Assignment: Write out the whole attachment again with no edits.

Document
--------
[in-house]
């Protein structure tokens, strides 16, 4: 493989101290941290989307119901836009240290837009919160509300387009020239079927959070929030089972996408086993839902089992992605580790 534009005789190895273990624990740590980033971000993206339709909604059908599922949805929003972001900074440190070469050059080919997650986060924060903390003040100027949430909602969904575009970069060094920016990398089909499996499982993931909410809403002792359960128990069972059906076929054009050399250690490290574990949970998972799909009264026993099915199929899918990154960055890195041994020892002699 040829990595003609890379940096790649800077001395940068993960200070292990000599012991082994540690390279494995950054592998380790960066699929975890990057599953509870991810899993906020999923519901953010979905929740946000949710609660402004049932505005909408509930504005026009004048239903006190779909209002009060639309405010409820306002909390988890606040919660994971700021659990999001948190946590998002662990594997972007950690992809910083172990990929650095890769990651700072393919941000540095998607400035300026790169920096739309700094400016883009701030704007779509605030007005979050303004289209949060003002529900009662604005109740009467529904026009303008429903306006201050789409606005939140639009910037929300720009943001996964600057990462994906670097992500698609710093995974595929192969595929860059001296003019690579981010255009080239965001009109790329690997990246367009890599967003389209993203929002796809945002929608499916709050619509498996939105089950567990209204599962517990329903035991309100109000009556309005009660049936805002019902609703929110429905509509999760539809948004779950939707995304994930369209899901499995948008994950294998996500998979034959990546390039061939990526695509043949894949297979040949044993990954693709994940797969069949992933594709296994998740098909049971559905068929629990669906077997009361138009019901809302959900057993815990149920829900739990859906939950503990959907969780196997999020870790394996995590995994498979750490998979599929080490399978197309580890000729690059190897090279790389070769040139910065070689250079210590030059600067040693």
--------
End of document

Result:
[in-house]
């Protein structure tokens, strides 16, 4: 493989101290941290989307119901836009240290837009919160509300387009020239079927959070929030089972996408086993839902089992992605580790 534009005789190895273990624990740590980033971000993206339709909604059908599922949805929003972001900074440190070469050059080919997650986060924060903390003040100027949430909602969904575009970069060094920016990398089909499996499982993931909410809403002792359960128990069972059906076929054009050399250690490290574990949970998972799909009264026993099915199929899918990154960055890195041994020892002699 040829990595003609890379940096790649800077001395940068993960200070292990000599012991082994540690390279494995950054592998380790960066699929975890990057599953509870991810899993906020999923519901953010979905929740946000949710609660402004049932505005909408509930504005026009004048239903006190779909209002009060639309405010409820306002909390988890606040919660994971700021659990999001948190946590998002662990594997972007950690992809910083172990990929650095890769990651700072393919941000540095998607400035300026790169920096739309700094400016883009701030704007779509605030007005979050303004289209949060003002529900009662604005109740009467529904026009303008429903306006201050789409606005939140639009910037929300720009943001996964600057990462994906670097992500698609710093995974595929192969595929860059001296003019690579981010255009080239965001009109790329690997990246367009890599967003389209993203929002796809945002929608499916709050619509498996939105089950567990209204599962517990329903035991309100109000009556309005009660049936805002019902609703929110429905509509999760539809948004779950939707995304994930369209899901499995948008994950294998996500998979034959990546390039061939990526695509043949894949297979040949044993990954693709994940797969069949992933594709296994998740098909049971559905068929629990669906077997009361138009019901809302959900057993815990149920829900739990859906939950503990959907969780196997999020870790394996995590995994498979750490998979599929080490399978197309580890000729690059190897090279790389070769040139910065070689250079210590030059600067040693």